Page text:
Frank: Even now, there are many archaeologists, of course, who see a coin as no more than a chronological marker. I have talked to archaeologists and been with archaeologists who clean this coin until there is nothing left but they try to find out the date of this coin. You would not do that with any other artifact coming out of the ground. They would not scrub a pot until there is nothing left on it. More and more, though, archaeologists are becoming aware and employing numismatists on their sites where coins are likely to be found.
Kelly: So it is much more of a collaborative experience now, getting everyone's perspective and professional opinion.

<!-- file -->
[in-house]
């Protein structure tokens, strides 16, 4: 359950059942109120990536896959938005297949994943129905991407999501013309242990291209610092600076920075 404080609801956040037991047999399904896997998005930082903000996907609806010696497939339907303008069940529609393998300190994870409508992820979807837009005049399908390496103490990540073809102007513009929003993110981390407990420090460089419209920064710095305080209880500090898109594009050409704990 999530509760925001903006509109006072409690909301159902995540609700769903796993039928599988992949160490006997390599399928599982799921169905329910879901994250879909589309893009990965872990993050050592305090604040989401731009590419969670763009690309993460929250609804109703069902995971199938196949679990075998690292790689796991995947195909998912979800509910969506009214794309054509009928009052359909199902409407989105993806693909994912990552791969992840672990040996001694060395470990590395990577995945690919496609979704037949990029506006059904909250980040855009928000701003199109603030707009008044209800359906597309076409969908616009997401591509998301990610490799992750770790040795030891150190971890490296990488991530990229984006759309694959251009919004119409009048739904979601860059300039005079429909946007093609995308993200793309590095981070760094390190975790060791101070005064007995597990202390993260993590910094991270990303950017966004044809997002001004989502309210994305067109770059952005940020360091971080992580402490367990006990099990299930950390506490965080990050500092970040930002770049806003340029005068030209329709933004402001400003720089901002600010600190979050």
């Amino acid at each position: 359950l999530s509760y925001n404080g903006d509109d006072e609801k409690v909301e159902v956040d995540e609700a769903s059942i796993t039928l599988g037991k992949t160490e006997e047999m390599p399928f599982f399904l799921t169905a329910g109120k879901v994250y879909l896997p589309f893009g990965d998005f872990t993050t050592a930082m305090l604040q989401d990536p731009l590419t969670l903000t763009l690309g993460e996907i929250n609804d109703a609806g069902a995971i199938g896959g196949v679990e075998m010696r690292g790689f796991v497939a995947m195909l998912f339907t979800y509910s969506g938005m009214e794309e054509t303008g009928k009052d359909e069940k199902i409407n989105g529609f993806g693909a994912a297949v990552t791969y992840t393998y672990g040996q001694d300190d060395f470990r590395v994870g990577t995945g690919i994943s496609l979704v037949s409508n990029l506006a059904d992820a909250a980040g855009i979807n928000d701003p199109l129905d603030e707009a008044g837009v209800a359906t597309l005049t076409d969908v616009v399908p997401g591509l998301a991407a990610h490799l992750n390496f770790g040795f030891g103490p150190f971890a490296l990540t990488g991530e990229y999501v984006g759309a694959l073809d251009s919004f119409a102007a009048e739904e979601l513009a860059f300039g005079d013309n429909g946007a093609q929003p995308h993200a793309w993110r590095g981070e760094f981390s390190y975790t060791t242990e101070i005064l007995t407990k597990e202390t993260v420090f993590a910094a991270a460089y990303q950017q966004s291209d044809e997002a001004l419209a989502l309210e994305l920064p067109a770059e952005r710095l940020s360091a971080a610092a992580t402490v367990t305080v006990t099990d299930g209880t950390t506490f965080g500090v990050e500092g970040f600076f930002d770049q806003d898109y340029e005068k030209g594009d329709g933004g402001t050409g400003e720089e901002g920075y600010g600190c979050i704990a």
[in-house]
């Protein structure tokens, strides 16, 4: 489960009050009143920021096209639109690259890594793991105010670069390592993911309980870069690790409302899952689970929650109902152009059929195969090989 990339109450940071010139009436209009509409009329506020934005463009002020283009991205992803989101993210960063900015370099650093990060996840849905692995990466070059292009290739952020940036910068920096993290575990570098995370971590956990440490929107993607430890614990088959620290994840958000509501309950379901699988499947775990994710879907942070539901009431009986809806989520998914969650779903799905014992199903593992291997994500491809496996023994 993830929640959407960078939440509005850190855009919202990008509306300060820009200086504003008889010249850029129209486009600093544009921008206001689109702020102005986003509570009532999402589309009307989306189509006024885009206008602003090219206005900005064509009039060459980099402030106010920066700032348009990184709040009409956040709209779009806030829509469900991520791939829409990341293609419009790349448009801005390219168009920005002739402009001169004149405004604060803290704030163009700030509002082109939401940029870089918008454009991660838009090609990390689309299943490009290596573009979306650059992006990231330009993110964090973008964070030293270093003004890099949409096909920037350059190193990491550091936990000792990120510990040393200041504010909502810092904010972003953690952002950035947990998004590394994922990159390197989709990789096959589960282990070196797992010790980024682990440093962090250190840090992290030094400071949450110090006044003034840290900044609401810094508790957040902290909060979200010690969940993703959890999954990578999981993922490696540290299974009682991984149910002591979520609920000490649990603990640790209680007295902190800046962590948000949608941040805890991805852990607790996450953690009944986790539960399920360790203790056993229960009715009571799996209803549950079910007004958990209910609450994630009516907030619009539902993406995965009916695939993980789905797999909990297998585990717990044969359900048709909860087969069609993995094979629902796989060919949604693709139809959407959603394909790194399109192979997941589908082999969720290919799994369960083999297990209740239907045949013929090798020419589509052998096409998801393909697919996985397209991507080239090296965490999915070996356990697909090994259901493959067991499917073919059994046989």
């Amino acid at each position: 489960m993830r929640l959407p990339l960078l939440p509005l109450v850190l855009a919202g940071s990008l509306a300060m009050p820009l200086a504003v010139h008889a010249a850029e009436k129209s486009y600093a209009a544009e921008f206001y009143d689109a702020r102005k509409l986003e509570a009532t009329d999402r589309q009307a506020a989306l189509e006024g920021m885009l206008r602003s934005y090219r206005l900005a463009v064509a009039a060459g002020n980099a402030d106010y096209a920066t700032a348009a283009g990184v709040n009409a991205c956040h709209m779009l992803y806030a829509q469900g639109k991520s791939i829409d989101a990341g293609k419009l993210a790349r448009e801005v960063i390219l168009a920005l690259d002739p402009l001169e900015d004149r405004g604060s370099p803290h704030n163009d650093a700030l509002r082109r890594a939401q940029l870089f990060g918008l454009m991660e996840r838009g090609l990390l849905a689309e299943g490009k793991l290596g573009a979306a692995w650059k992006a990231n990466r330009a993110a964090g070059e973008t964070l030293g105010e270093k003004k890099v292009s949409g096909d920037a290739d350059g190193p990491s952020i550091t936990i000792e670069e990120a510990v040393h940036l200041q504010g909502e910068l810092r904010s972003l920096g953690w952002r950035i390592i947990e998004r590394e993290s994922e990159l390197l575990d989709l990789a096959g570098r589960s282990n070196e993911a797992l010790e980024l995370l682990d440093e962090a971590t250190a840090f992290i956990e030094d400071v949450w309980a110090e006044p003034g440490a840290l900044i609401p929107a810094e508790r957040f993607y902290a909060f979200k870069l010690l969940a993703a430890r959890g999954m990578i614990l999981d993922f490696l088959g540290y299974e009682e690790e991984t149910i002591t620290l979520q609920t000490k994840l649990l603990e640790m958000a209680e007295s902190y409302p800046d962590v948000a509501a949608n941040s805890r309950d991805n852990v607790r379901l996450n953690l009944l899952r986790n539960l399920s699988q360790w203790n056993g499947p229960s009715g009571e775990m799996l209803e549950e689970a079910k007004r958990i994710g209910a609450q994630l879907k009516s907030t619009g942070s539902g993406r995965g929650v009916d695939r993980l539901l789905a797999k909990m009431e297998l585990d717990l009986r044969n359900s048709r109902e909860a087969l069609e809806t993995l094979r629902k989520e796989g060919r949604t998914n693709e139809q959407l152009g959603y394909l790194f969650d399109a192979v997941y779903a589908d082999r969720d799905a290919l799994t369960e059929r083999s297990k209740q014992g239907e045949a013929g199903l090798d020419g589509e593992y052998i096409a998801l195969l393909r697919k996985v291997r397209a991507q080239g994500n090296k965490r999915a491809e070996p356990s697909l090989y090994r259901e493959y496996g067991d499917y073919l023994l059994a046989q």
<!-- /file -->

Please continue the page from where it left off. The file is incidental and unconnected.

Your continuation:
Frank: Absolutely. Archaeologists are aware that coins speak to us about a lot more than just chronology. If you are looking for trade patterns, if you are looking for periods of economic stagnation, you need to be looking at the coins very closely. There is a heightened awareness now. I write in the book about how numismatics and archaeology once originated in the antiquarian period of the Renaissance as essentially the same pursuit. Then, particularly in the 20th century, these two disciplines parted ways, and the great divide between them still exists to some extent. But I try to make some suggestions about how it can be bridged as we go into the future so that archaeologists and numismatists are not as much at odds as they used to be. That has a lot to do with the fact that numismatics still has a strong collector component to it. Academic numismatics often work closely with coin collectors in ways that archaeological purists would say is not acceptable. So, we must find a way to find a practical solution to problems like that.